We lived in a tiny (and I do mean tiny) community in the high desert of New Mexico back in the early 1990’s. These were and are good people who built the most amazing homestead with their own hands in the middle of nowhere. They even dug a huge underground greenhouse to keep year-round produce from freezing during winters. It was not an easy life – still is not – and we left reluctantly to return to New England so ‘the girls’ could go back to their good school. (No regrets on this point – they both went on to do graduate work in their chosen fields.)

      Two years ago we returned to visit and hoped to do so again in the next year or so, thus it was especially poignant to lose this good woman before we could put our arms around her again. She had been told by doctors she should have been dead five years ago, so it was not completely unexpected. But sad, nonetheless. She leaves behind an amazing legacy of creative designs and creative human beings.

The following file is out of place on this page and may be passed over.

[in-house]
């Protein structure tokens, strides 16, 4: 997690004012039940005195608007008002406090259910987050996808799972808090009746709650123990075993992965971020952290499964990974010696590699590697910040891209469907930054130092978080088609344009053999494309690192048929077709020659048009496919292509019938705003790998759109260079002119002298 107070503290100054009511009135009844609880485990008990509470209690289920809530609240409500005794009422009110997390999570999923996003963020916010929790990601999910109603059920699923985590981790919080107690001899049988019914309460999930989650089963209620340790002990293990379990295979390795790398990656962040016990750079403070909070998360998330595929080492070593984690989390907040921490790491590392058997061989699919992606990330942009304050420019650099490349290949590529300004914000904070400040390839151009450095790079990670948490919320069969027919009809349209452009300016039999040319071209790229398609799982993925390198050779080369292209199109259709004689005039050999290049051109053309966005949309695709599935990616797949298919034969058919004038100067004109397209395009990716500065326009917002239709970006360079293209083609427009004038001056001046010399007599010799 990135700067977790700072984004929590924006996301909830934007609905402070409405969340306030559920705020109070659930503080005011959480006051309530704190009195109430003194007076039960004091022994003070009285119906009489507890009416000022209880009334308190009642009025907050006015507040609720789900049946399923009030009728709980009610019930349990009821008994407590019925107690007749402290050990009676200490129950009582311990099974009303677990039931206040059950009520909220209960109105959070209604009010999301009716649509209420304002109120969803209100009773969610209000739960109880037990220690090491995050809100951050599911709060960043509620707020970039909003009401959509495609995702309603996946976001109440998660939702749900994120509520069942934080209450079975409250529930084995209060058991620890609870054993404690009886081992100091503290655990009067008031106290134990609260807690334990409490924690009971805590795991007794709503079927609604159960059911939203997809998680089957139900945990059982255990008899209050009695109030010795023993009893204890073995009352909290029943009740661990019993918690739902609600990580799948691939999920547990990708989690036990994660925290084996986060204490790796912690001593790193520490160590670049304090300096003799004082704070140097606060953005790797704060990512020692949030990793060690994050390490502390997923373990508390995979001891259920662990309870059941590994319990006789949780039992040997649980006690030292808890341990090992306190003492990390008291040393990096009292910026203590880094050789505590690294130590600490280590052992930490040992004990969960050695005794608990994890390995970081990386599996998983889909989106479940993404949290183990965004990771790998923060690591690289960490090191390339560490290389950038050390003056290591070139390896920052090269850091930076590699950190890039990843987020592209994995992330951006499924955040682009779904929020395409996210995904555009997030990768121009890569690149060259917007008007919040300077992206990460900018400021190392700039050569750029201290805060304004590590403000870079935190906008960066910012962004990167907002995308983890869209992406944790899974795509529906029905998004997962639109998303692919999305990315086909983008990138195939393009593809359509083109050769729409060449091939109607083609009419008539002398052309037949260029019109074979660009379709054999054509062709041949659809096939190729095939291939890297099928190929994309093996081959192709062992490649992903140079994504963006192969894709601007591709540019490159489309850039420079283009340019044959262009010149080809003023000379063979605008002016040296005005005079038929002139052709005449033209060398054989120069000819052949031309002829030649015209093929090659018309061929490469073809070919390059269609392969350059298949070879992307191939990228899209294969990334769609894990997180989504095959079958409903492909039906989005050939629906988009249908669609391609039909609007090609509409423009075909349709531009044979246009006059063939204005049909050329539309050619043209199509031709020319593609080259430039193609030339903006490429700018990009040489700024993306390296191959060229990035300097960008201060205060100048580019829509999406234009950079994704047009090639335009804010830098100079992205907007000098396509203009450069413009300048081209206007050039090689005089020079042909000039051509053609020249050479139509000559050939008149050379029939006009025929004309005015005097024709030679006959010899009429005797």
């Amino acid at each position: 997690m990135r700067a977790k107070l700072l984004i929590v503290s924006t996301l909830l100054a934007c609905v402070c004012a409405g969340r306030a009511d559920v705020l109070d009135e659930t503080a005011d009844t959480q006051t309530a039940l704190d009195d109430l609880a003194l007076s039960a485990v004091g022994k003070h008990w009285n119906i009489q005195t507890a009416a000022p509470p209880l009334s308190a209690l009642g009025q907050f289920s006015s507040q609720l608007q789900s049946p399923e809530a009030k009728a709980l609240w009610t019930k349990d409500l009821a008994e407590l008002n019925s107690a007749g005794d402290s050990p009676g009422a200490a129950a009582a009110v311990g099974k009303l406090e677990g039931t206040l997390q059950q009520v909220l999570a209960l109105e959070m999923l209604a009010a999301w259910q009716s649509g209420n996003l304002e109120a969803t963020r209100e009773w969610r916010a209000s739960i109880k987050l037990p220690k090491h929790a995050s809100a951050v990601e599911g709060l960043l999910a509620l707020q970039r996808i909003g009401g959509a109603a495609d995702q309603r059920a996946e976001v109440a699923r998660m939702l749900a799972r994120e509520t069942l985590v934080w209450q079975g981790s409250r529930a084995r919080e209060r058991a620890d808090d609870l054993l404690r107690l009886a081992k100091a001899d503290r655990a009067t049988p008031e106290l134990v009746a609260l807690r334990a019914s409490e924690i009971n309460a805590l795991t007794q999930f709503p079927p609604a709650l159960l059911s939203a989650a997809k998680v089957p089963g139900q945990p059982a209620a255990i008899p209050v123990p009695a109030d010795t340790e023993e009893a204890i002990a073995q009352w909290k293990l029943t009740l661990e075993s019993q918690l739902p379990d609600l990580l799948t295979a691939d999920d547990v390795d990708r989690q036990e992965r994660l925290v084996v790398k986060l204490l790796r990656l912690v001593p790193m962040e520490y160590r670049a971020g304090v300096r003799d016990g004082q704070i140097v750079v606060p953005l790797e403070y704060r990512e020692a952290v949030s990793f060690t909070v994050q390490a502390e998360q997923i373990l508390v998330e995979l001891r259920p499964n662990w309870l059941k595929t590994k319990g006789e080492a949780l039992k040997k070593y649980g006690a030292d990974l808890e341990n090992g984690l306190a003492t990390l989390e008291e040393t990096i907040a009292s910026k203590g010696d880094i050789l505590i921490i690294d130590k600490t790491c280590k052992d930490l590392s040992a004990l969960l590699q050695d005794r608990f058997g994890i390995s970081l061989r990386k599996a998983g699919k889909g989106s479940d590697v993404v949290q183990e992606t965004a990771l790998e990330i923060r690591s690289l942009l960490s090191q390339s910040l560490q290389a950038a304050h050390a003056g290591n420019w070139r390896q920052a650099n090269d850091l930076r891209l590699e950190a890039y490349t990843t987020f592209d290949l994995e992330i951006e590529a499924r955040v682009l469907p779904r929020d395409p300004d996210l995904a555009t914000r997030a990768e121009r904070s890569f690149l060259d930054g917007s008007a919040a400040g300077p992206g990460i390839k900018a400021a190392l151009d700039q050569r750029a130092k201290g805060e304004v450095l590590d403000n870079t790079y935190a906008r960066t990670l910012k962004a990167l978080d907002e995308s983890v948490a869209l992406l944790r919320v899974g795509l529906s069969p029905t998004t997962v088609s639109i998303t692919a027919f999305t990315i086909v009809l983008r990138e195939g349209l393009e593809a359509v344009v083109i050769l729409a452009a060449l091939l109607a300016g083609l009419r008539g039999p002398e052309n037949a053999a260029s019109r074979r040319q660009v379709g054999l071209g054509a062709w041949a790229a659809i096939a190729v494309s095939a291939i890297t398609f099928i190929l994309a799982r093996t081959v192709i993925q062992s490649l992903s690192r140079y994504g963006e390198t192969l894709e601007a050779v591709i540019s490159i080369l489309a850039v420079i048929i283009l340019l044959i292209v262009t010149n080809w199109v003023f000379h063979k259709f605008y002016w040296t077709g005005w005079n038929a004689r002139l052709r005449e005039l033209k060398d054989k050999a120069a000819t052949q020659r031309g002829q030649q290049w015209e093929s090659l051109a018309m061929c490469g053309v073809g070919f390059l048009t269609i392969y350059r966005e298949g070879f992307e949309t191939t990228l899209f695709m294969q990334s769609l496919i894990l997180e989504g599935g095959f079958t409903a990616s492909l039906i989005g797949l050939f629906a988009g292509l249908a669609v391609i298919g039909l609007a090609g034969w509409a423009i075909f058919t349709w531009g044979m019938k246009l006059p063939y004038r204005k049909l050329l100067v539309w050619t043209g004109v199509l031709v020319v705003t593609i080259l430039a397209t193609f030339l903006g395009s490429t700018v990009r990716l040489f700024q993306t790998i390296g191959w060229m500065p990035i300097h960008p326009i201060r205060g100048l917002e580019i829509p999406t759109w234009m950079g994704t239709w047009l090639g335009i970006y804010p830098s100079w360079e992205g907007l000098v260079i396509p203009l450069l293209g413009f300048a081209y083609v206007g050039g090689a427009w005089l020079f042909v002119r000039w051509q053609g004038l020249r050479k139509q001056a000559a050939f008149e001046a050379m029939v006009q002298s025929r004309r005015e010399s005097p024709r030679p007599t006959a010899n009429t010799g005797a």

As for the photos, thanks again. It is easy to capture inspiring images when the light is right πŸ˜‰ And Hawaii proves to be a most capable subject on that score. Aloha πŸŒΊπŸŒˆπŸŒ‹


  2. This is such a powerful poem Bela. In reading it one cannot help think of memories of one’s own losses, whether from death or just from a break up. When someone you love disappears from your life the feeling is very much like limbs have been torn away from your body, or that there is some significant part of you missing. Yet as the last part of your poem reminds us that life persists, and even joyously so, and so must we. As I’ve said before the pain of loss is proportional to the to joy we experienced, and maybe that is the best way to honor that joy…by still appreciating it, by still trying to capture some while we still have breath in our lungs.